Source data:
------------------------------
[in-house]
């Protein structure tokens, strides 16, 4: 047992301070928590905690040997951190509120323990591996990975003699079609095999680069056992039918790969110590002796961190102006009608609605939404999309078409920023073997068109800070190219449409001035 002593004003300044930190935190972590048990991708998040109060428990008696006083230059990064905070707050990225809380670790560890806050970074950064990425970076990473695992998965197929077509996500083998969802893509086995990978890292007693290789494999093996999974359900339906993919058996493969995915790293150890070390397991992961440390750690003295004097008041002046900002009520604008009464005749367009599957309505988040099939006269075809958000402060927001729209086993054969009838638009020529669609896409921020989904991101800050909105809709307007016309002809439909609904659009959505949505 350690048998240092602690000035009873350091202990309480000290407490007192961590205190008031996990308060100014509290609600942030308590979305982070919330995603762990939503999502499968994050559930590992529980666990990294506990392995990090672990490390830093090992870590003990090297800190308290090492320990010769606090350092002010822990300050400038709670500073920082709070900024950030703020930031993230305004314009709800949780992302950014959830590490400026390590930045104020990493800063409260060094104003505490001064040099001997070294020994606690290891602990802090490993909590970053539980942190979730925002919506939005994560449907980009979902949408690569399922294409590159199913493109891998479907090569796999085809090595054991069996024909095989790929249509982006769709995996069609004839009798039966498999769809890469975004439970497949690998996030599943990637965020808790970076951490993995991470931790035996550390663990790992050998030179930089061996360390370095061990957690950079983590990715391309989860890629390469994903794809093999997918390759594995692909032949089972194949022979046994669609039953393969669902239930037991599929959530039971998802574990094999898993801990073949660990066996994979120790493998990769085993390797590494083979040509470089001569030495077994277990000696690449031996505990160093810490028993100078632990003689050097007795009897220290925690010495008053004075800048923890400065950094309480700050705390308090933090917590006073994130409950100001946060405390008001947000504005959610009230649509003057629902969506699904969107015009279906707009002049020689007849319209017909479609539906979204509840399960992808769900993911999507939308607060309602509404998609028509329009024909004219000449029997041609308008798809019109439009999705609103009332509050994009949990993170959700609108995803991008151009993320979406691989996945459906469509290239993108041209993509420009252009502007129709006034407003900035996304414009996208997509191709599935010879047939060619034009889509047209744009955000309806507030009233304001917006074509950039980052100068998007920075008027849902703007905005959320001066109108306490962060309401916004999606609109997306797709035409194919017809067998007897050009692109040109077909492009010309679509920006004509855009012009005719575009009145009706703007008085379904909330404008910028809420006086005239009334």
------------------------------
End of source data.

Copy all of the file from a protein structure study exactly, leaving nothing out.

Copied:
[in-house]
């Protein structure tokens, strides 16, 4: 047992301070928590905690040997951190509120323990591996990975003699079609095999680069056992039918790969110590002796961190102006009608609605939404999309078409920023073997068109800070190219449409001035 002593004003300044930190935190972590048990991708998040109060428990008696006083230059990064905070707050990225809380670790560890806050970074950064990425970076990473695992998965197929077509996500083998969802893509086995990978890292007693290789494999093996999974359900339906993919058996493969995915790293150890070390397991992961440390750690003295004097008041002046900002009520604008009464005749367009599957309505988040099939006269075809958000402060927001729209086993054969009838638009020529669609896409921020989904991101800050909105809709307007016309002809439909609904659009959505949505 350690048998240092602690000035009873350091202990309480000290407490007192961590205190008031996990308060100014509290609600942030308590979305982070919330995603762990939503999502499968994050559930590992529980666990990294506990392995990090672990490390830093090992870590003990090297800190308290090492320990010769606090350092002010822990300050400038709670500073920082709070900024950030703020930031993230305004314009709800949780992302950014959830590490400026390590930045104020990493800063409260060094104003505490001064040099001997070294020994606690290891602990802090490993909590970053539980942190979730925002919506939005994560449907980009979902949408690569399922294409590159199913493109891998479907090569796999085809090595054991069996024909095989790929249509982006769709995996069609004839009798039966498999769809890469975004439970497949690998996030599943990637965020808790970076951490993995991470931790035996550390663990790992050998030179930089061996360390370095061990957690950079983590990715391309989860890629390469994903794809093999997918390759594995692909032949089972194949022979046994669609039953393969669902239930037991599929959530039971998802574990094999898993801990073949660990066996994979120790493998990769085993390797590494083979040509470089001569030495077994277990000696690449031996505990160093810490028993100078632990003689050097007795009897220290925690010495008053004075800048923890400065950094309480700050705390308090933090917590006073994130409950100001946060405390008001947000504005959610009230649509003057629902969506699904969107015009279906707009002049020689007849319209017909479609539906979204509840399960992808769900993911999507939308607060309602509404998609028509329009024909004219000449029997041609308008798809019109439009999705609103009332509050994009949990993170959700609108995803991008151009993320979406691989996945459906469509290239993108041209993509420009252009502007129709006034407003900035996304414009996208997509191709599935010879047939060619034009889509047209744009955000309806507030009233304001917006074509950039980052100068998007920075008027849902703007905005959320001066109108306490962060309401916004999606609109997306797709035409194919017809067998007897050009692109040109077909492009010309679509920006004509855009012009005719575009009145009706703007008085379904909330404008910028809420006086005239009334």